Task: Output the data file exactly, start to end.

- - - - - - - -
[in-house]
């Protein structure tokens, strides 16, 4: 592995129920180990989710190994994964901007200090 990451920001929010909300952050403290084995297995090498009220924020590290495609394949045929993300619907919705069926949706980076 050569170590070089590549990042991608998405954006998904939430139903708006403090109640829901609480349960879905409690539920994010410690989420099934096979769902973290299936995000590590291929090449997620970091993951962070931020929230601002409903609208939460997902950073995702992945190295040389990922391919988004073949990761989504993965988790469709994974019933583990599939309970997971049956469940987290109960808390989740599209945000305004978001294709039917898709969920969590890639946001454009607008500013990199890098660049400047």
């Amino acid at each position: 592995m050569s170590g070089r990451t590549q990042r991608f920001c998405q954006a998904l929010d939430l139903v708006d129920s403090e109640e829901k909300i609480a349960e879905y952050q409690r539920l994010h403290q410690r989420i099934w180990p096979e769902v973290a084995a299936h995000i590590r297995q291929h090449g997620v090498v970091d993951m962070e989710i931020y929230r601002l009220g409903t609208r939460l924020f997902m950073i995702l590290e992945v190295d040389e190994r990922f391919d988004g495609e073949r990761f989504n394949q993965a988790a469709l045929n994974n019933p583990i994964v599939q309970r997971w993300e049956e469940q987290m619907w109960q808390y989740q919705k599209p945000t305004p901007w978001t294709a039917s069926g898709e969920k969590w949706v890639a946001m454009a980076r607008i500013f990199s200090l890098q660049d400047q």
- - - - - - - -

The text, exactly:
[in-house]
């Protein structure tokens, strides 16, 4: 592995129920180990989710190994994964901007200090 990451920001929010909300952050403290084995297995090498009220924020590290495609394949045929993300619907919705069926949706980076 050569170590070089590549990042991608998405954006998904939430139903708006403090109640829901609480349960879905409690539920994010410690989420099934096979769902973290299936995000590590291929090449997620970091993951962070931020929230601002409903609208939460997902950073995702992945190295040389990922391919988004073949990761989504993965988790469709994974019933583990599939309970997971049956469940987290109960808390989740599209945000305004978001294709039917898709969920969590890639946001454009607008500013990199890098660049400047």
């Amino acid at each position: 592995m050569s170590g070089r990451t590549q990042r991608f920001c998405q954006a998904l929010d939430l139903v708006d129920s403090e109640e829901k909300i609480a349960e879905y952050q409690r539920l994010h403290q410690r989420i099934w180990p096979e769902v973290a084995a299936h995000i590590r297995q291929h090449g997620v090498v970091d993951m962070e989710i931020y929230r601002l009220g409903t609208r939460l924020f997902m950073i995702l590290e992945v190295d040389e190994r990922f391919d988004g495609e073949r990761f989504n394949q993965a988790a469709l045929n994974n019933p583990i994964v599939q309970r997971w993300e049956e469940q987290m619907w109960q808390y989740q919705k599209p945000t305004p901007w978001t294709a039917s069926g898709e969920k969590w949706v890639a946001m454009a980076r607008i500013f990199s200090l890098q660049d400047q």